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Greasers and Socs soon rumbling at NAT

EPC drama students performing The Outsiders
20211117 EPC Play_HS_WEB
The Edwin Parr Composite drama class took over the gym Nov. 17 during rehearsal of The Outsiders to run through some fight scenes ahead of their Dec. 2 and Dec. 3 performances at the Nancy Appleby Theatre. Tickets are adults - $15, students - $10, and 65+ - $8 with doors at 6:30, show at 7 following the REP rules of proof of vaccination or clear recent COVID-19 test. L-R: Abigail Tuttle playing Mrs. O’Brian/extra, Noah White (standing) as Sodapop Curtis, Anna Chambers (laying) as Marcia/Paul, Aydn Jardine as Darrel ‘Darry’ Curtis, Liana Chambers as an extra, and Peyton Alix in one of the leading roles as Ponyboy Curtis.

ATHABASCA — They say wisdom is lost on youth, but for The Outsiders in S.E. Hinton’s book of the same name, innocence is lost far too early. 

And that is the challenge the drama class from Edwin Parr Composite School (EPC) is taking on Dec. 2 and 3 at the Nancy Appleby Theatre (NAT)

(NAT is subject to the Restrictions Exemption Program, which requires patrons to provide proof of vaccination or a clear rapid COVID test result from within the previous 72-hours, in order to enter the venue.)

“I've been wanting to do this play for about seven years,” said EPC drama teacher Brittany Miller, who stumbled upon the theatrical adaptation of the classic coming-of-age tale (adapted by Christopher Sergel), nearly seven years ago while teaching in Australia. “We were working on stuff in Grade 9, and the group of boys I had then just inspired me. I was like, ‘I want to do this play.’” 

She needed the right group of students to pull it off though, and feels she found them when she started at EPC. 

“I've waited for six-and-a-half years for the right bunch of kids to come along and when I got here in 2019, I found them. Particularly the boys, they have this, for lack of a better word 'bro-mance'. They’re a brotherhood, they just love each other. They come from all different friends' groups, all different walks of life. They get in here and it all just melts away and it is amazing to see, and I just knew.

“They mean more than words can ever amount to — they're very, very special to me and I'm very proud of them,” said Miller. “And what they pull off on stage, that's not me (directing), there's some moments on stage that are just so raw, and I'm just sitting there, and I'm just captivated, and I could go on about them forever.” 

The story, set in 1965 Oklahoma, is about the Greasers, the kids who live ‘on the wrong side of the tracks’ and the Socs, or Socials, the rich kids. During an altercation one night Johnny saves Ponyboy’s life by taking the life of an attacking Soc and the boys go on the run with help from Dallas, or Dally. 

The four main characters are three Greasers; Johnny Cade, the beaten-down innocent, Ponyboy Curtis, the orphaned innocent, Dallas Winston, who lost his innocence far too young, and Sherri ‘Cherry’ Valance, a Soc, who by chance meets the three at a drive-in and is the girlfriend of the Soc who is later killed.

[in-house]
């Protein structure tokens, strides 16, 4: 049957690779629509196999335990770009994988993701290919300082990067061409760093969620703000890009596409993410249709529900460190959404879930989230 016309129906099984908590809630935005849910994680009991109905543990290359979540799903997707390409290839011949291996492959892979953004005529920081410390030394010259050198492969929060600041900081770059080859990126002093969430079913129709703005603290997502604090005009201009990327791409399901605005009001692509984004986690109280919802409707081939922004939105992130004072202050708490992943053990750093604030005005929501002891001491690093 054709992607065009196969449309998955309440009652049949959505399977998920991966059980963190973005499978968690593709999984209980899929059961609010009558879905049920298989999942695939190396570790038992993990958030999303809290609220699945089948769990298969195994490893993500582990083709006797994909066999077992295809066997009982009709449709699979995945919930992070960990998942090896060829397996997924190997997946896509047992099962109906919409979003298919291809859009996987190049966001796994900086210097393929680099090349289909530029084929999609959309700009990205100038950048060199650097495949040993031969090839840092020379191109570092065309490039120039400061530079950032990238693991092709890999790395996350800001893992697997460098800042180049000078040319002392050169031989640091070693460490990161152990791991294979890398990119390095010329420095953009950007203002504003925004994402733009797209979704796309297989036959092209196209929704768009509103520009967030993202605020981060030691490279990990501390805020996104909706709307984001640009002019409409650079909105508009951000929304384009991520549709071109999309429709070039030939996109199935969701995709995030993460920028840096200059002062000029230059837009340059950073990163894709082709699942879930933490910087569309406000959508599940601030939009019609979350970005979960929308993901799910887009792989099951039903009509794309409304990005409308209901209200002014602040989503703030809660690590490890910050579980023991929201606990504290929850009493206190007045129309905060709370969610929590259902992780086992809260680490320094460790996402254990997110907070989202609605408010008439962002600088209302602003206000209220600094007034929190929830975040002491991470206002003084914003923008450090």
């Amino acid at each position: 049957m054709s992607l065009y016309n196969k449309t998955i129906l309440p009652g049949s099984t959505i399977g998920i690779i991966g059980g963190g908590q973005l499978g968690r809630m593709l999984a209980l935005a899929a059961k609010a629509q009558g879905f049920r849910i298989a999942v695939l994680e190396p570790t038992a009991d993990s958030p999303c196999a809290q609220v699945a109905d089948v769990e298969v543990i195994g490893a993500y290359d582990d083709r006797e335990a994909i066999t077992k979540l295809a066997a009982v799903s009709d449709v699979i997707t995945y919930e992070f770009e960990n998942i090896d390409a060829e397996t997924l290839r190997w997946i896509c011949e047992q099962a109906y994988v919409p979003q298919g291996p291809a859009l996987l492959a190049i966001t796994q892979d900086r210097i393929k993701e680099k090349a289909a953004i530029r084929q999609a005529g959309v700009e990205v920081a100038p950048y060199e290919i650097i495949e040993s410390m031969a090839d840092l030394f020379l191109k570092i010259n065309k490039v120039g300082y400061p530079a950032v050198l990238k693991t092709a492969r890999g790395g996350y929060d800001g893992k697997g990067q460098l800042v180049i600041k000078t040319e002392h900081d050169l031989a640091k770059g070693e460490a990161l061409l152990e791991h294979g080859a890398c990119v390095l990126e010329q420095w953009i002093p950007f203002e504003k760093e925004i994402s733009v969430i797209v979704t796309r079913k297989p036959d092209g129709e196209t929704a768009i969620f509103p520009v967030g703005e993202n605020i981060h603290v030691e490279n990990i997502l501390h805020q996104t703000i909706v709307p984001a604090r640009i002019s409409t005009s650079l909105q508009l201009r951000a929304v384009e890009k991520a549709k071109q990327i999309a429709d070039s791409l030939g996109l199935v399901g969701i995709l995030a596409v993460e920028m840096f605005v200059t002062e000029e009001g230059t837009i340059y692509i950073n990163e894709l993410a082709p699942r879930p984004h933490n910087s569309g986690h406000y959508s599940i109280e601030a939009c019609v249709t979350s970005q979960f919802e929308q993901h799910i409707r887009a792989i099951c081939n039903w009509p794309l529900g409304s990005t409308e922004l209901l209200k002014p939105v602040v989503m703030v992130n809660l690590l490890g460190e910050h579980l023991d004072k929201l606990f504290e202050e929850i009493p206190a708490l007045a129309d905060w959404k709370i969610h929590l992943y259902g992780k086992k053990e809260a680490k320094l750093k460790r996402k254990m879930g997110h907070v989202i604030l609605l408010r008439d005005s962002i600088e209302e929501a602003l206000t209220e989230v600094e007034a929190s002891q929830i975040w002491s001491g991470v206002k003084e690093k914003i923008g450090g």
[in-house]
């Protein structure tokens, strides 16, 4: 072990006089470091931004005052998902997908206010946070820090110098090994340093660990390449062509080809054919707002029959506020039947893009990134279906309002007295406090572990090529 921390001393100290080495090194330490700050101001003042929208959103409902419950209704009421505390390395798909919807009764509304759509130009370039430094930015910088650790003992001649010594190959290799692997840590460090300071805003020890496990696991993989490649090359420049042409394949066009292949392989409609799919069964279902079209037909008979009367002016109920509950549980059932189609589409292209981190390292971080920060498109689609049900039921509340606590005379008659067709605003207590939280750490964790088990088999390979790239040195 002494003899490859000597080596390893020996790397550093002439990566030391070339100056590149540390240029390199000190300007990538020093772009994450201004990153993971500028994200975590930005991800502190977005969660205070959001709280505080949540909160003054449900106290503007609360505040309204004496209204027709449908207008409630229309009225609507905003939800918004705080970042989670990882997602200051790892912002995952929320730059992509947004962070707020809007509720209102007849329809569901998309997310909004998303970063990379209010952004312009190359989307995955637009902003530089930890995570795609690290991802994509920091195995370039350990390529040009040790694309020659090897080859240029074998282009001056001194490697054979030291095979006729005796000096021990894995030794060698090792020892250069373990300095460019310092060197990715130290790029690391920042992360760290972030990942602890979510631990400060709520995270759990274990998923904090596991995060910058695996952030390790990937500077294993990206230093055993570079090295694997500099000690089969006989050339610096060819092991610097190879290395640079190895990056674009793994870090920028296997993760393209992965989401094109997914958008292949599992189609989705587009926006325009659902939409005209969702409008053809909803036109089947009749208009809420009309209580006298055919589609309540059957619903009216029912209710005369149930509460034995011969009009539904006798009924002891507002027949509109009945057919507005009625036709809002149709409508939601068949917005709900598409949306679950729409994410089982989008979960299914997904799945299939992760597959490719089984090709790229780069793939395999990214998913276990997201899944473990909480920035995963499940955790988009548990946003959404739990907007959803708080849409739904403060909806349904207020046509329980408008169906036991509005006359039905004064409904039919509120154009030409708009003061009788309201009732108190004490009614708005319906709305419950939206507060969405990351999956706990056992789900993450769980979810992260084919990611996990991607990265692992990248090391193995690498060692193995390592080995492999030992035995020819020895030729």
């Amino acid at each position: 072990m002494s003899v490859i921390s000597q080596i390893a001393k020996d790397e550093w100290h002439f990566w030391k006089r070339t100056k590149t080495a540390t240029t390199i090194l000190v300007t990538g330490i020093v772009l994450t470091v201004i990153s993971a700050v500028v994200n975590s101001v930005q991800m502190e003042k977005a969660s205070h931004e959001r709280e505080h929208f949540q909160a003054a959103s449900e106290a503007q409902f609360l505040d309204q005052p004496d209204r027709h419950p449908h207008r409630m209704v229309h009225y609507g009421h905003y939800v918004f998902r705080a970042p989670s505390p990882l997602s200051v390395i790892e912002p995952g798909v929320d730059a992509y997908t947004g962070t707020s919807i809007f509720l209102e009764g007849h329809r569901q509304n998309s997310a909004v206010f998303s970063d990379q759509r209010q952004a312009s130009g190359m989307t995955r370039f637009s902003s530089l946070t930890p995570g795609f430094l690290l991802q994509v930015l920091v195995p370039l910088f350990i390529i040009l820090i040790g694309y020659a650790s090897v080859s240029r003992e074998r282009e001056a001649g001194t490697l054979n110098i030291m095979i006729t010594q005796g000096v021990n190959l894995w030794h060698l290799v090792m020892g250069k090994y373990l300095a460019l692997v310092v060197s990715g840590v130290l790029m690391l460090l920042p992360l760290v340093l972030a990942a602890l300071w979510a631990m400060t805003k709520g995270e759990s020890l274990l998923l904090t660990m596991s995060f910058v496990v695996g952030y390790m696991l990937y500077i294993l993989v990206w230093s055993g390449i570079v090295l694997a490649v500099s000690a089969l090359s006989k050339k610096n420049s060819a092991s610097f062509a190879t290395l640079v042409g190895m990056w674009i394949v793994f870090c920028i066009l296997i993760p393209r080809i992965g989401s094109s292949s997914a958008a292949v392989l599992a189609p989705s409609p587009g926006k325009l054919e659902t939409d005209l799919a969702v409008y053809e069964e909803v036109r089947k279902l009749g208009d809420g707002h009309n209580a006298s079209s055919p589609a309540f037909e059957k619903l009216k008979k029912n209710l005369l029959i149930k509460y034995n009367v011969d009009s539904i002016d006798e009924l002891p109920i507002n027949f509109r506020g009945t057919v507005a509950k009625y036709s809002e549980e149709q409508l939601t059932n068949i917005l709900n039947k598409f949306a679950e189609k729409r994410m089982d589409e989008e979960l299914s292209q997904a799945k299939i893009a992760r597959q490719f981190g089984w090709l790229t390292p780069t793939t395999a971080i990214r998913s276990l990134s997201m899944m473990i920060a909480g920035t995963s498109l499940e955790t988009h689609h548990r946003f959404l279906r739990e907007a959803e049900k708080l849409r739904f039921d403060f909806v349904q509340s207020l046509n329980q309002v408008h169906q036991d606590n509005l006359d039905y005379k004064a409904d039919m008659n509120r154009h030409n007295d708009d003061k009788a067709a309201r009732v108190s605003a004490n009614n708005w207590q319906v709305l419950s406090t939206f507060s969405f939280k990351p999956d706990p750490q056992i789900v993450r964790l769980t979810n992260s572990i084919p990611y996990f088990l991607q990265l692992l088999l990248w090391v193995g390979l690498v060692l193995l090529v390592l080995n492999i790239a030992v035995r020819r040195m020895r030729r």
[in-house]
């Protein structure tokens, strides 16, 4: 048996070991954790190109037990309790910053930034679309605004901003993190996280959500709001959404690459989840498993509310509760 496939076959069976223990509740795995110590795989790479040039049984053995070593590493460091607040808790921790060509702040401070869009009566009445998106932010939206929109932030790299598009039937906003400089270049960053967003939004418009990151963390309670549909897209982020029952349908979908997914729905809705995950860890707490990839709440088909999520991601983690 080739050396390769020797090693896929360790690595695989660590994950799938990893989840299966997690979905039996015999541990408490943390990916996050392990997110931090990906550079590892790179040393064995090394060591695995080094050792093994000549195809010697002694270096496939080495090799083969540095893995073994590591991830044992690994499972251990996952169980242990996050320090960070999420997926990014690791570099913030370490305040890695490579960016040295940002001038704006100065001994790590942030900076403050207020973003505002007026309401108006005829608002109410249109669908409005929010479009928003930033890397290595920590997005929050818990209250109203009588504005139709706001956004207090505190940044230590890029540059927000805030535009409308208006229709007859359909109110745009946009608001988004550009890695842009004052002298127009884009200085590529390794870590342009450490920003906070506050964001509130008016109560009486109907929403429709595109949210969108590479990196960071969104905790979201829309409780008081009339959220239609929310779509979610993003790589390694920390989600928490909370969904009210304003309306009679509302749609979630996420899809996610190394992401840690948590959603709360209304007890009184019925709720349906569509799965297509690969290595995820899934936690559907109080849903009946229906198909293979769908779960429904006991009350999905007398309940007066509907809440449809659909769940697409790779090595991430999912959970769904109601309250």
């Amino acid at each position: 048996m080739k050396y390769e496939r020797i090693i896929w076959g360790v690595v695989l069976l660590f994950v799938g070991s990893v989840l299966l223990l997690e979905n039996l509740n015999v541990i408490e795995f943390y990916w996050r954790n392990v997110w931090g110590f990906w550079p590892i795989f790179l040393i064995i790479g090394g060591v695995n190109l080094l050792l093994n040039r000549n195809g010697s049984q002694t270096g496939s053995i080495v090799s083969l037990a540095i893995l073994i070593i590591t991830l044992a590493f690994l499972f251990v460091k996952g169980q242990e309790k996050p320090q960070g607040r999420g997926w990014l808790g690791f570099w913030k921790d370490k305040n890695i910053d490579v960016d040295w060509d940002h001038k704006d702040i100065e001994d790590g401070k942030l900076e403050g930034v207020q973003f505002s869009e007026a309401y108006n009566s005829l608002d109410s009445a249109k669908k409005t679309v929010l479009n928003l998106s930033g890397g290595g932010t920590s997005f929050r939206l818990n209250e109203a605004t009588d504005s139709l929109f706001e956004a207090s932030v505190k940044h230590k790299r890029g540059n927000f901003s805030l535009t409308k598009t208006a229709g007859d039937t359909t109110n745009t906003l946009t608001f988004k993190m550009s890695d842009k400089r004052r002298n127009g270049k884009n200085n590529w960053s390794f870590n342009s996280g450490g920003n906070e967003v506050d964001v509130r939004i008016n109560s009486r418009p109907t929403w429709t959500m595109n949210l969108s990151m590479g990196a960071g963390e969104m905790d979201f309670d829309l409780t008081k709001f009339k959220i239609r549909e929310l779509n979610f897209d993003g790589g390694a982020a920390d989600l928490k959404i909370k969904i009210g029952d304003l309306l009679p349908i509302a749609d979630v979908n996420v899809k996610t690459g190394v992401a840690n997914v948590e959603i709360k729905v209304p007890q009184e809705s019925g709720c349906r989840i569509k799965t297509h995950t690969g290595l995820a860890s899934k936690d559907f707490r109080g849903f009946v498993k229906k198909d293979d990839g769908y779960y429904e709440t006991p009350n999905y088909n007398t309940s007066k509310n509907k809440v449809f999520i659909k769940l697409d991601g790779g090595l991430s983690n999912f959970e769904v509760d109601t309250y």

Hannah Grove, 17, plays Cherry, the fiery rich girl who sees the good in the Greasers, and even if she can’t quite cross the bridge, she does reach across to try and reduce tensions before the rumble, a huge fight between the two factions. 

“The reason I auditioned for (Cherry) is because I wanted a challenge, like a step up from the last play (Closed for the Holidays),” the Grade 12 student said. “And I thought she was a challenging role and it's fun being with the other seniors that we were in the play with last year, I think just being around them makes it a good environment to be confident in your character.” 

Sixteen-year-old Grade 12 student Connor Palmer plays Johnny and feels he connects a lot with the role. 

“I usually I like to play the smaller roles because I don’t like to be in the spotlight, but Ms. Miller always pushed me to a bigger role because I was good at it, I guess,” said Palmer. “And so, she recommended it to me, and I fit the role pretty well; the background of his character and … his personality.” 

The roles of Johnny and Dally are heartbreaking roles, but Palmer is up for the challenge. 

“It's a great thing because it's some of my best friends and we all understand that and I think we've grown a connection enough that we can get across that message, that emotional message,” he said. “That's really big.” 

Peyton Alix, 17, is a Grade 12 student taking on the role of the main character Ponyboy Curtis, who is the author/narrator of the story. 

“I'm nervous but I'm also excited because I've been waiting a full year to do this,” he said. “We did auditions in spring last year, so I've known all summer and I've been slowly psyching myself up.” 

And rounding out top billing is Chester Pangilinan, an 18-year-old Grade 12 student, taking on the tough, street-smart role of Dallas Winston who relocated to Oklahoma from New York after spending time in jail. He identified with Johnny and wants to protect him from the same fate he endured but can’t, leading to a second climactic moment in the story. 

“I was looking at the cast and I watched the movie and I think Dallas fit me,” said Pangilinan. "The way he acts tough like he's the big brother.” 

Tickets are available ahead at EPC or the NAT door the nights of the play and are $15 for adults, $10 for students, and $8 for seniors 65 and up. Doors will open at 6:30 p.m. and curtains up at 7 p.m. 

Heather Stocking

About the Author: Heather Stocking

Heather Stocking a reporter at the Athabasca Advocate, a weekly paper in Northern Alberta. Heather covers all aspects of the news in and around Athabasca and Boyle as well as other small communities.
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